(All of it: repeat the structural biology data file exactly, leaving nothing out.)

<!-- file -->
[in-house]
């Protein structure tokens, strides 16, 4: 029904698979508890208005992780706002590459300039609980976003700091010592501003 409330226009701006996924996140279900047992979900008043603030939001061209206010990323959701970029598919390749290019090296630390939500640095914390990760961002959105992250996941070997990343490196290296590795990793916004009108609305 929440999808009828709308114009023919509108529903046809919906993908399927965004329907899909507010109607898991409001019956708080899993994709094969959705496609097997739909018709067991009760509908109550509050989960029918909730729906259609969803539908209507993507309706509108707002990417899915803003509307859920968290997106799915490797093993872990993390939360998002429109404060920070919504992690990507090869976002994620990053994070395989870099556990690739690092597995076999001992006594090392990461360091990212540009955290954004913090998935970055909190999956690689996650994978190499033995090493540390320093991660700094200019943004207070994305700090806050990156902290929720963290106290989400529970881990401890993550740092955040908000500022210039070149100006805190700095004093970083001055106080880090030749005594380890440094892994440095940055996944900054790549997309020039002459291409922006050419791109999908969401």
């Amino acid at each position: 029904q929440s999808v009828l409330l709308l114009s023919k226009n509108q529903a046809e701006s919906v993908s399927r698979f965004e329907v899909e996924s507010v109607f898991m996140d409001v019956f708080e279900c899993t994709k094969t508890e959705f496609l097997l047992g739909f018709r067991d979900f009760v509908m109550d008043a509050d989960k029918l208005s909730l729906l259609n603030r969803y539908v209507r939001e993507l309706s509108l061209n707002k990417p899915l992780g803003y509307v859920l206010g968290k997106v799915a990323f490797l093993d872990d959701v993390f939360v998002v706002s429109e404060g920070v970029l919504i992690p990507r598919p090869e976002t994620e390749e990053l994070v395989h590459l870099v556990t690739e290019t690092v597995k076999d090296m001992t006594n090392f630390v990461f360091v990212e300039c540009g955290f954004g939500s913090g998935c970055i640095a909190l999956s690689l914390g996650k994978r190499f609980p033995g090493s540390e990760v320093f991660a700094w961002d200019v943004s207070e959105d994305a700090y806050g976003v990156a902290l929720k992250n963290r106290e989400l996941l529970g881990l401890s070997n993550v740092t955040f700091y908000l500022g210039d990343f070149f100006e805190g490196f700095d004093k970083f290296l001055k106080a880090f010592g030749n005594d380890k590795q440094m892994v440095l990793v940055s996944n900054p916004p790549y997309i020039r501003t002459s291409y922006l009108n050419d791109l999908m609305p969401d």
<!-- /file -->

[in-house]
């Protein structure tokens, strides 16, 4: 029904698979508890208005992780706002590459300039609980976003700091010592501003 409330226009701006996924996140279900047992979900008043603030939001061209206010990323959701970029598919390749290019090296630390939500640095914390990760961002959105992250996941070997990343490196290296590795990793916004009108609305 929440999808009828709308114009023919509108529903046809919906993908399927965004329907899909507010109607898991409001019956708080899993994709094969959705496609097997739909018709067991009760509908109550509050989960029918909730729906259609969803539908209507993507309706509108707002990417899915803003509307859920968290997106799915490797093993872990993390939360998002429109404060920070919504992690990507090869976002994620990053994070395989870099556990690739690092597995076999001992006594090392990461360091990212540009955290954004913090998935970055909190999956690689996650994978190499033995090493540390320093991660700094200019943004207070994305700090806050990156902290929720963290106290989400529970881990401890993550740092955040908000500022210039070149100006805190700095004093970083001055106080880090030749005594380890440094892994440095940055996944900054790549997309020039002459291409922006050419791109999908969401």
């Amino acid at each position: 029904q929440s999808v009828l409330l709308l114009s023919k226009n509108q529903a046809e701006s919906v993908s399927r698979f965004e329907v899909e996924s507010v109607f898991m996140d409001v019956f708080e279900c899993t994709k094969t508890e959705f496609l097997l047992g739909f018709r067991d979900f009760v509908m109550d008043a509050d989960k029918l208005s909730l729906l259609n603030r969803y539908v209507r939001e993507l309706s509108l061209n707002k990417p899915l992780g803003y509307v859920l206010g968290k997106v799915a990323f490797l093993d872990d959701v993390f939360v998002v706002s429109e404060g920070v970029l919504i992690p990507r598919p090869e976002t994620e390749e990053l994070v395989h590459l870099v556990t690739e290019t690092v597995k076999d090296m001992t006594n090392f630390v990461f360091v990212e300039c540009g955290f954004g939500s913090g998935c970055i640095a909190l999956s690689l914390g996650k994978r190499f609980p033995g090493s540390e990760v320093f991660a700094w961002d200019v943004s207070e959105d994305a700090y806050g976003v990156a902290l929720k992250n963290r106290e989400l996941l529970g881990l401890s070997n993550v740092t955040f700091y908000l500022g210039d990343f070149f100006e805190g490196f700095d004093k970083f290296l001055k106080a880090f010592g030749n005594d380890k590795q440094m892994v440095l990793v940055s996944n900054p916004p790549y997309i020039r501003t002459s291409y922006l009108n050419d791109l999908m609305p969401d």